Sadly, this makes me sound a little bit like an addict, but I guess that isn’t far from the mark. I knew I was a writer when I realized I didn’t want to write…I needed to. On the bright side, my addiction can be frustrating and painful, harrowing, nerve-wracking and disappointing, but it won’t hurt me. Few people die from writing (though Salman Rushdie’s life has been in jeopardy for a number of years), so I shouldn’t complain.

And what about you, dear blog reader? If you are a writer, at what point did you think to yourself “That’s it! I’m a writer!”?

—–

Bruce Blake is the author of the Icarus Fell urban fantasy novels and the Khirro’s Journey epic fantasy trilogy, part three of which will be out Feb. 1. Follow him on Twitter or Facebook, read his blog, or sign up for his newsletter to keep updated on what comes next.

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14 comments on “Am I A Writer?

  1. I think I named myself a writer a few years ago when I was sixteen and I started working on my first legitimate novel. I agree with you about needing to write. There’s a neat quote from Leo Rosten that goes, “The only reason for being a professional writer is that you can’t help it.” I knew I wanted to be a writer when I was ten years old. And now I’m eighteen, and I have tattoos of quotation marks on my shoulders, and when people ask me why, I say shyly, “Because I’m a writer.” I’m not even close to getting anything published, but I think my definition of a writer is someone who writes professionally or at least has goals of doing so. And I can’t picture myself doing anything else in the world.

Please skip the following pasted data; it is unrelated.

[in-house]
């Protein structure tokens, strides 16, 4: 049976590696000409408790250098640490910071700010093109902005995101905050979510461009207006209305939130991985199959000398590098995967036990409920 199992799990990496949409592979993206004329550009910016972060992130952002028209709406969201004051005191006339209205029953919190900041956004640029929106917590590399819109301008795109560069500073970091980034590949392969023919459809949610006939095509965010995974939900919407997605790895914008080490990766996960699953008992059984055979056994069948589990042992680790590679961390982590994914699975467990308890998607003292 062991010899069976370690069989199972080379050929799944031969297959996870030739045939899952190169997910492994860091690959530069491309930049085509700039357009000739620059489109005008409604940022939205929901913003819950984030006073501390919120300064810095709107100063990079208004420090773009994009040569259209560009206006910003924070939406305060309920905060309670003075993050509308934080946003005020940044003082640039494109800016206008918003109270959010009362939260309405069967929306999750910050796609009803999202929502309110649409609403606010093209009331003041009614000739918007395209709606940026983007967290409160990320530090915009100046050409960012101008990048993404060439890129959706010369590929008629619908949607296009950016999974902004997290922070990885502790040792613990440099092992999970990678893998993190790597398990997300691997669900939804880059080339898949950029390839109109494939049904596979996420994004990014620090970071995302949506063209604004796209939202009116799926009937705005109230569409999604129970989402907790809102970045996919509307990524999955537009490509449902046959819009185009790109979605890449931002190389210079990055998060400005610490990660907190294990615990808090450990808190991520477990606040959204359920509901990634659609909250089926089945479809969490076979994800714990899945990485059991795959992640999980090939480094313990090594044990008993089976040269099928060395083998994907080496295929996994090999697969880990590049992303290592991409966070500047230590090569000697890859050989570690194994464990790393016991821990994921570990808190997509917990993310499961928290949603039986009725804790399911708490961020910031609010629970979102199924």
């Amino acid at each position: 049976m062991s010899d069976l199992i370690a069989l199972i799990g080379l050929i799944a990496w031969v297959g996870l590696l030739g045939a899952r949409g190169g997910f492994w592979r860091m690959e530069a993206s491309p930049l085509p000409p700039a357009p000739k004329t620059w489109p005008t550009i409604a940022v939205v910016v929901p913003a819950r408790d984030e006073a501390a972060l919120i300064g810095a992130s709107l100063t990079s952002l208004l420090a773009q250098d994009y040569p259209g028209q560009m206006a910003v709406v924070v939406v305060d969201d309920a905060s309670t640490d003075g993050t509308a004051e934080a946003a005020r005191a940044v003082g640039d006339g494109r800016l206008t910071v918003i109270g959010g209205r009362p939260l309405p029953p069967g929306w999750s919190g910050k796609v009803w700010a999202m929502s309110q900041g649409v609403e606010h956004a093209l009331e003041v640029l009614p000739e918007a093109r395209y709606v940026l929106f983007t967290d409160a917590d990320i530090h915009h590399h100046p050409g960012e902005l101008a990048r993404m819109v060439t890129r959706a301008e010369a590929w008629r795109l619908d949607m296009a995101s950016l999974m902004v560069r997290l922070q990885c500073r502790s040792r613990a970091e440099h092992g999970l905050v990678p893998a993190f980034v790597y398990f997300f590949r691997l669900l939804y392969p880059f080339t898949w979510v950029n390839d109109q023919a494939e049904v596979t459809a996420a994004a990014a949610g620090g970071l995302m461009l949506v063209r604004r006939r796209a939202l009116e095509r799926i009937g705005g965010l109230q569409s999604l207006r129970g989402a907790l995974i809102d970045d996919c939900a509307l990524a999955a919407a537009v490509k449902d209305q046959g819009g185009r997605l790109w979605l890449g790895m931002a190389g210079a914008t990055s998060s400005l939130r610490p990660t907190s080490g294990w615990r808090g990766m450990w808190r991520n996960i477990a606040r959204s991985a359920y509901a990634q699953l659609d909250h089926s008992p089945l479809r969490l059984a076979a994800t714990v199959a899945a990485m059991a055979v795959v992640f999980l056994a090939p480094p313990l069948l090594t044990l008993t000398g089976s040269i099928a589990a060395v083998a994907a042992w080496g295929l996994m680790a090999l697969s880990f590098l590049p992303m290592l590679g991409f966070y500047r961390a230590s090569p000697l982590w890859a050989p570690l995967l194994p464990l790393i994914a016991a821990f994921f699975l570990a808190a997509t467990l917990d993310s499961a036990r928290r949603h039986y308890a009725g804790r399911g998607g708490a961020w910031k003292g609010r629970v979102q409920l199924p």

• My wife–a burlesque performer, singer and actor, not a writer–is writing a play. She recently shared with me her frustration at feeling like everything she is writing sucks. I smiled, of course, as I feel like that uncountable times as I write a novel, but the real difference between a writer and someone who writes is that one lets those feelings stop them while the other does not. Keep at it, Kate, getting publsihed is just a series of decisions–to keep going, to finish, to polish, to let it go. Good luck!

  2. Loved this article. Great way to highlight your writing skills. I’ll have to check out your books now. Congrats on all the sales, but as you know that is only a bonus for doing what you love.

  3. I tried giving up writing and I was able to ignore story ideas. Then about a year ago I was so desperate to write I was using anything that hadn’t been written on already. Some of those things are being put online. Others are staying in the dark, where they belong. lol

  4. I was addicted to reading. After the last few years of loss and other things I decided to write a journal to make an attempt to understand what I was feeling. That turned into a love of writing. I now have a self-pub novel and working on a couple more. I also wondered when to call myself a writer, now I know. It was when I became hooked on my own stories.
    Cindy